"When I got there, they were selling around 24 new Chevrolets a month, and the month that I left, we sold almost 80," says Parker. He says he enjoyed his time working for the large dealership. "The intercom system went through the whole dealership, and I would play the theme song to 'The Lone Ranger' to get people fired up right before we opened."

Still, even as he became more and more successful moving new cars, it was the used car lot that offered him the greatest challenge -- and interest.

"My used car lot's manager's day off was Friday, so Friday was my day to go over and play in the used car lot," says Parker. "His name was Glen Riggins, nicest guy you've ever met. Retired police chief. Just the nicest guy in the world. He was off on Fridays so I would go over, and, if we bid cars, we would be within 50 bucks of each other nine times out of ten. But the tenth? I could be off $3,000 or he could be off $3,000. And of course, if someone came in with a Corvette or something sporty, I would put a lot of money into it, and he wouldn't. So I would trade for something like that one Friday, and he would get it all cleaned up but never put it up front. I would have to wait for the next Friday to put it up front, and we would sell it as soon as I did."

When he bought a 1940 Buick two-door for $750 at an auction he attended with Hickman in the late 1970s, he discovered it was just in his blood, this passion for finding treasures, buffing them up, putting them on display and finding a new home for them. So it wasn't long before he returned to the used and classic car business for good: first at a lot beside the Dew Drop Inn in Springdale, then where the Fayetteville Schlotzsky's is now and, finally, to his current location a little further south at the intersection of Green Acres Road and College Avenue, where he's been since 1985.

What's the appeal of these older cars? Parker says he thinks it's at least partly their callback to a bygone era.

"I think it brings back a better time in America," he muses. "Where everybody said 'Hello' to everybody else. A handshake made a deal. There are a lot of good people out there, but so many people are out for themselves now, but back in that era of time, you helped your neighbor out. If somebody broke down on the side of the road, you helped them. Now, you're scared to stop and try to help somebody.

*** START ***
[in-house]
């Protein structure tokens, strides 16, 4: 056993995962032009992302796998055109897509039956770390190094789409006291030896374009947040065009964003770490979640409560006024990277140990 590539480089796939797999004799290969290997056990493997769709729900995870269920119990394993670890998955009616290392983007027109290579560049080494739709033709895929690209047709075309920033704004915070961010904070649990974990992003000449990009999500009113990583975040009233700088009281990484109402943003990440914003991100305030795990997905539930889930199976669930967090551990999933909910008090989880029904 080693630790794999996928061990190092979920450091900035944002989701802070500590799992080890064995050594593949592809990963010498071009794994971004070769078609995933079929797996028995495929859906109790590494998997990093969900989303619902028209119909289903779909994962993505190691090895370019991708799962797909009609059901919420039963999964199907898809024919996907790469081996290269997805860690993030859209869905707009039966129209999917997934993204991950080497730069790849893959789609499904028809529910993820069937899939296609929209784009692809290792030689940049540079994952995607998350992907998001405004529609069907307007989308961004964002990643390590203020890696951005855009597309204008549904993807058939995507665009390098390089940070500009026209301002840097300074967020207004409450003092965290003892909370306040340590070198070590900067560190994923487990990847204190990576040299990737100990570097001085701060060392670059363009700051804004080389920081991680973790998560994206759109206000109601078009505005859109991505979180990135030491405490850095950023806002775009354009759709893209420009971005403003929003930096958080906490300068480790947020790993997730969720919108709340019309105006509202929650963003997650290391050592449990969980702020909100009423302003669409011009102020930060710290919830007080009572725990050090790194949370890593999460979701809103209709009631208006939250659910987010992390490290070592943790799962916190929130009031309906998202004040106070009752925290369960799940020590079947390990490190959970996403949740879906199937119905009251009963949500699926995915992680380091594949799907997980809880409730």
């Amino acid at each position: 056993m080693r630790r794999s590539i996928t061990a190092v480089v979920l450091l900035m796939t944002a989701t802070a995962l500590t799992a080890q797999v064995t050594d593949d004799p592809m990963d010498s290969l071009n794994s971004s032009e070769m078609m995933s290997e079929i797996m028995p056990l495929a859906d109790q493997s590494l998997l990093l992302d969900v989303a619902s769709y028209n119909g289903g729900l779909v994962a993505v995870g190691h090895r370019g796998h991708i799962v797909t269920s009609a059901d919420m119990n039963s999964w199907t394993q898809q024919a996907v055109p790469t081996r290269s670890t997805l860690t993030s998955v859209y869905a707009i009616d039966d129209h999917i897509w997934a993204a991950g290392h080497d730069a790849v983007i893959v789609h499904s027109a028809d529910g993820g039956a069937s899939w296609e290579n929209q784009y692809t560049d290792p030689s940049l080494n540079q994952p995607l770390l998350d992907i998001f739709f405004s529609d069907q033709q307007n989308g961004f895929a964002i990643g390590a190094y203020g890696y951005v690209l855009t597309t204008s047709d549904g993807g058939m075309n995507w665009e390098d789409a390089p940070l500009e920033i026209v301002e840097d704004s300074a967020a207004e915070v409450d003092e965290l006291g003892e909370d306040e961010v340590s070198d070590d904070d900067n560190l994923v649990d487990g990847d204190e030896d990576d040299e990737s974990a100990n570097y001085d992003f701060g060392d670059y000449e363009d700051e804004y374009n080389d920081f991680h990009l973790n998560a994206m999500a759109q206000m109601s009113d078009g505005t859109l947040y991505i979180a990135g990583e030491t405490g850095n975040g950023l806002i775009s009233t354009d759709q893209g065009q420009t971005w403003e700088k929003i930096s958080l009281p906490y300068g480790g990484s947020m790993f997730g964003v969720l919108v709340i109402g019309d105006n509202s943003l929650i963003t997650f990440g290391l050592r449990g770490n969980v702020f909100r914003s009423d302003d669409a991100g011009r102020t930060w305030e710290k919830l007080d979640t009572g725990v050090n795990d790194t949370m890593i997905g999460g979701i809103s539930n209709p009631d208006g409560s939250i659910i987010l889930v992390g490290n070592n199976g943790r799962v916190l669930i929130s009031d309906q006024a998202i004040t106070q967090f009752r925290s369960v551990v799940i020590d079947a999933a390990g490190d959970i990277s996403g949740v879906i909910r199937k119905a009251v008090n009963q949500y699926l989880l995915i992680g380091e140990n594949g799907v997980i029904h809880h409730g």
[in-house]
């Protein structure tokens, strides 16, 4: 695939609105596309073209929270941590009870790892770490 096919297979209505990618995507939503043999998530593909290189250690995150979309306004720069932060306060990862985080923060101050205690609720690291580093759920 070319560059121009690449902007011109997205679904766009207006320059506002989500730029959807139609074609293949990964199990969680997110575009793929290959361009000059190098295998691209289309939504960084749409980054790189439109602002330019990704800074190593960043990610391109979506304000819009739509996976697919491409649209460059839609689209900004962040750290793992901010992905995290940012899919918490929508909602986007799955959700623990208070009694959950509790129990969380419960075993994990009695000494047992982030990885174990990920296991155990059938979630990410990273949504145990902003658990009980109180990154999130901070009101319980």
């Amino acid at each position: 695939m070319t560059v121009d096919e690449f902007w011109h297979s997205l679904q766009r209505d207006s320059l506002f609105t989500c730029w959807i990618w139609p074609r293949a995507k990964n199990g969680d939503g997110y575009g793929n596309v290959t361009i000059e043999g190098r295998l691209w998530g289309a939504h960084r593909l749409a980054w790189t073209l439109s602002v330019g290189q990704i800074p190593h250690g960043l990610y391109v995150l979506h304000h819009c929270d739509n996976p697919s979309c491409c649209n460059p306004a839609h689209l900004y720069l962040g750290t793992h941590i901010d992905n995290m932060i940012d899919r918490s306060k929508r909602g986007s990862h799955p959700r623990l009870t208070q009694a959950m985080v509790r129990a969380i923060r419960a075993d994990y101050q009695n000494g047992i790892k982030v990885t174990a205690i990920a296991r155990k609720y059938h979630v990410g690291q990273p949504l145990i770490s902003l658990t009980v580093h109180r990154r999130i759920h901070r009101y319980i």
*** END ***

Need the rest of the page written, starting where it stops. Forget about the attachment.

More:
"And if one of those old cars break down, you can pull over and get under the hood and move a few things around and adjust this or that and start it up, and you just go!"

As Parker's business grew, so did his reach, his place on the national classic car scene and his purchases. Today, in addition to running his lot, he travels the country, sussing out and purchasing rare classic cars. His favorites are the unusual ones: the cars he calls "weird stuff," like the amphibious cars you can drive on land and water (he's sold 15 of those so far), the limited edition 1959 Fiat Jolly, commissioned by the president of Fiat to take on his yacht -- with wicker seats and a fringed awning, it must be one of the cutest cars ever made -- and the Ford Ranger disguised as a beer can.

"It would seat four people, and it had an ice chest and dispensers for mustard and mayonnaise and ketchup," crows Parker, clearly thrilled by the creativity. "The back would open up, and a grill would come out. They had wrapped it just like a Bud Light beer can, and they had calculated how many ounces of beer would be in something that size. It had a 'Born on' date and a pop top."

The unusual vehicle so delighted Parker, he's owned it on three separate occasions.

The right route